Former White House doctor stands by comments about Obama

Retired Navy Adm. Ronny Jackson (R) doubled down on a tweet that he made about former President Obama on Wednesday, in which he accused Obama of weaponizing the federal government against President TrumpDonald John TrumpLincoln Project ad dubs Jared Kushner the 'Secretary of Failure' Pence: Chief Justice Roberts 'has been a disappointment to conservatives' Twitter bans Trump campaign until it deletes tweet with COVID-19 misinformation MORE.

A medical doctor, Jackson served as White House physician for both Obama and Trump, before deciding to run for Congress this election cycle in Texas's 13th Congressional District. 

"I stand by my comments calling out President Obama's administration for weaponizing our government to spy on President Trump and his supporters," Jackson said in a statement on Thursday.

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"I will never apologize for standing up to protect America's national security interests and constitutional freedoms, even if that means triggering liberals and the 'mainstream media,'" he added.

Jackson's initial tweet referred to a series of tweets that Trump made on Mother's Day. 

Trump tweeted "OBAMAGATE" and then retweeted conservative commentator Buck Sexton, who claimed that "the outgoing president" — in reference to Obama — "used his last weeks in office to target incoming officials and sabotage the new administration."

The president was later asked to elaborate about his tweets by a Washington Post reporter, though Trump sidestepped the question.
 
“You know what the crime is. The crime is very obvious to everybody,” Trump replied. “All you have to do is read the newspapers, except yours.”
 
On Wednesday, acting Director of National Intelligence Richard Grenell released a list of the names of former Obama administration officials who asked for documents that led to the identity of former national security adviser Michael Flynn being "unmasked" between the 2016 election and Trump's inauguration.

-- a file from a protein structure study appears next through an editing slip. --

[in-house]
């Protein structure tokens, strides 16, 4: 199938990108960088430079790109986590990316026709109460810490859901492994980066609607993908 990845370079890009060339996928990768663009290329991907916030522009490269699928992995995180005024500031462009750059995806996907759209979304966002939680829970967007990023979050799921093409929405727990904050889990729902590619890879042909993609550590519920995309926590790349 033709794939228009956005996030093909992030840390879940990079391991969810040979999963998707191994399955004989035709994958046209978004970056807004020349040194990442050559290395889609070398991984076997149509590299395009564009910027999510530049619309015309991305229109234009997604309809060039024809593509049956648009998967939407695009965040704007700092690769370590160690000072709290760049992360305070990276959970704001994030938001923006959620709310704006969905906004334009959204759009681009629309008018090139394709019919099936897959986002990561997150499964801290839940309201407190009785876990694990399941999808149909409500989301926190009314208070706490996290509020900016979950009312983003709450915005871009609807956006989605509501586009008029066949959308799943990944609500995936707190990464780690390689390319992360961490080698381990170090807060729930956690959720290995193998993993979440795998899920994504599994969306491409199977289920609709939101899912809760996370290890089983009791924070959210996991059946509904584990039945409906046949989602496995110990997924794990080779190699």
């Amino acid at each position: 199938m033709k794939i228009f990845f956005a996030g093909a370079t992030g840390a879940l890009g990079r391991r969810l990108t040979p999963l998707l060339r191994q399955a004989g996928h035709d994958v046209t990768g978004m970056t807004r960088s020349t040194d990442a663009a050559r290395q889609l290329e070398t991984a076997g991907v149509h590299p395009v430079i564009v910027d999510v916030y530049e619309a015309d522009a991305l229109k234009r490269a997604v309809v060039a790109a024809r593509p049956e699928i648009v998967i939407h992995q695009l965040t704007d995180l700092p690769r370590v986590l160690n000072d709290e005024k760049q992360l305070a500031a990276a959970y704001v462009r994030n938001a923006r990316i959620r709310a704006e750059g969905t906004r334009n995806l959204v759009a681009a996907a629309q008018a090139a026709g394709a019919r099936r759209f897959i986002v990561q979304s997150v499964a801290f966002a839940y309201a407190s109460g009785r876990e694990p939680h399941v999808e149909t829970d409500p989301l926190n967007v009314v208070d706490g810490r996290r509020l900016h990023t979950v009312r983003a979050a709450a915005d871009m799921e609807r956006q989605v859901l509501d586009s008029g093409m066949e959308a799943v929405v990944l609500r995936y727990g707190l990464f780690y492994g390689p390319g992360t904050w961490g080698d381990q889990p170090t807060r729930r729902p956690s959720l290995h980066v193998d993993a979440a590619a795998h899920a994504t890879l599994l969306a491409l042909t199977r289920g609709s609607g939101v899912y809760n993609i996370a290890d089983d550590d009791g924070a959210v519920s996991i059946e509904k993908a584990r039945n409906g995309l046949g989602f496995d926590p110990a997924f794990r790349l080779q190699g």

The copy of that list includes various well-known Obama aides as well as then-Vice President Joe BidenJoe BidenGOP chairmen hit back at accusation they are spreading disinformation with Biden probe Trump outraises Biden in July, surpasses billion for the cycle Duckworth: Republican coronavirus package would 'gut' Americans With Disabilities Act MORE. In the past, Trump has argued that the Obama administration sought to hurt him politically by leaking selective bits of information to the media. Trump and his allies have pointed to Flynn's "unmasking" as evidence of foul play. 
 
Obama fired Flynn as the head of the Defense Intelligence Agency in 2014 and cautioned the Trump administration against hiring him as national security adviser.
 
Recently, the Department of Justice dropped a case against Flynn where he was charged with lying to the FBI about calls he had with a Russian official following the 2016 election. Flynn originally pleaded guilty to lying about the calls. 
 
In April 2018, Trump nominated Jackson to be the head of Veterans Affairs, one of the largest Cabinet agencies. However, Trump quickly withdrew his nomination after accusations of misconduct by Jackson began to pile up.
 
Sen. Lindsey GrahamLindsey Olin GrahamYates spars with GOP at testy hearing Trump knocks Sally Yates ahead of congressional testimony Republicans uncomfortably playing defense MORE (R-S.C.) announced on Thursday that the Senate Judiciary Committee would start hearings in June on the FBI's investigation into Flynn and Trump's presidential campaign.

“The Judiciary Committee will begin holding multiple, in-depth congressional hearings regarding all things related to Crossfire Hurricane starting in early June," Graham said.

Trump on Thursday morning said in a tweet, "If I were a Senator or Congressman, the first person I would call to testify about the biggest political crime and scandal in the history of the USA, by FAR, is former President Obama."

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Graham, however, sidestepped the idea that he would force the former president to testify.

“As to the Judiciary Committee, both presidents are welcome to come before the committee and share their concerns about each other. If nothing else it would make for great television. However, I have great doubts about whether it would be wise for the country," he said.